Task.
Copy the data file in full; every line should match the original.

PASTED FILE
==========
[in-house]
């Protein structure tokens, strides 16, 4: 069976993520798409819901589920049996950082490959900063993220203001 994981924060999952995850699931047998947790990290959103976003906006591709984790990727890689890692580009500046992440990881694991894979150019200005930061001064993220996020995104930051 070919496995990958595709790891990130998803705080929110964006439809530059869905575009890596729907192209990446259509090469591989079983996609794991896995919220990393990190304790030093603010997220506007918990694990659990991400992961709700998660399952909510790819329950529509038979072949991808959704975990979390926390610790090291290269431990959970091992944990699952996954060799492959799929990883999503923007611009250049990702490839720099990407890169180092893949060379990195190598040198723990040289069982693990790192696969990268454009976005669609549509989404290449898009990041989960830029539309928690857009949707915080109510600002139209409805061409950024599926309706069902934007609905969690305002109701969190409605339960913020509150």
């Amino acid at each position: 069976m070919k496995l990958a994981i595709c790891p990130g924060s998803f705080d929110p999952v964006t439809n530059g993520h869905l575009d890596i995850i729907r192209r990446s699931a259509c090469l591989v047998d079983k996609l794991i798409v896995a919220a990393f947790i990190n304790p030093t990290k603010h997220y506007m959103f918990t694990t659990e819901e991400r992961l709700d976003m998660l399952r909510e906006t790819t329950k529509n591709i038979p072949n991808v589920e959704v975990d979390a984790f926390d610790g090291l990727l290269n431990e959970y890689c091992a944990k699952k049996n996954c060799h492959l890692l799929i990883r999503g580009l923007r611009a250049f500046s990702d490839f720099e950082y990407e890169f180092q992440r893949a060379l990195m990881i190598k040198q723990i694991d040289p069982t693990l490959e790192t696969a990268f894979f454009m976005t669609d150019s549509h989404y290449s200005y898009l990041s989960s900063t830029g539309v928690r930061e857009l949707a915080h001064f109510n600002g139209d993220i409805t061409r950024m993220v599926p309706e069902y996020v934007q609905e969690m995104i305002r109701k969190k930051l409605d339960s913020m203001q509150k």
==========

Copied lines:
[in-house]
């Protein structure tokens, strides 16, 4: 069976993520798409819901589920049996950082490959900063993220203001 994981924060999952995850699931047998947790990290959103976003906006591709984790990727890689890692580009500046992440990881694991894979150019200005930061001064993220996020995104930051 070919496995990958595709790891990130998803705080929110964006439809530059869905575009890596729907192209990446259509090469591989079983996609794991896995919220990393990190304790030093603010997220506007918990694990659990991400992961709700998660399952909510790819329950529509038979072949991808959704975990979390926390610790090291290269431990959970091992944990699952996954060799492959799929990883999503923007611009250049990702490839720099990407890169180092893949060379990195190598040198723990040289069982693990790192696969990268454009976005669609549509989404290449898009990041989960830029539309928690857009949707915080109510600002139209409805061409950024599926309706069902934007609905969690305002109701969190409605339960913020509150």
């Amino acid at each position: 069976m070919k496995l990958a994981i595709c790891p990130g924060s998803f705080d929110p999952v964006t439809n530059g993520h869905l575009d890596i995850i729907r192209r990446s699931a259509c090469l591989v047998d079983k996609l794991i798409v896995a919220a990393f947790i990190n304790p030093t990290k603010h997220y506007m959103f918990t694990t659990e819901e991400r992961l709700d976003m998660l399952r909510e906006t790819t329950k529509n591709i038979p072949n991808v589920e959704v975990d979390a984790f926390d610790g090291l990727l290269n431990e959970y890689c091992a944990k699952k049996n996954c060799h492959l890692l799929i990883r999503g580009l923007r611009a250049f500046s990702d490839f720099e950082y990407e890169f180092q992440r893949a060379l990195m990881i190598k040198q723990i694991d040289p069982t693990l490959e790192t696969a990268f894979f454009m976005t669609d150019s549509h989404y290449s200005y898009l990041s989960s900063t830029g539309v928690r930061e857009l949707a915080h001064f109510n600002g139209d993220i409805t061409r950024m993220v599926p309706e069902y996020v934007q609905e969690m995104i305002r109701k969190k930051l409605d339960s913020m203001q509150k």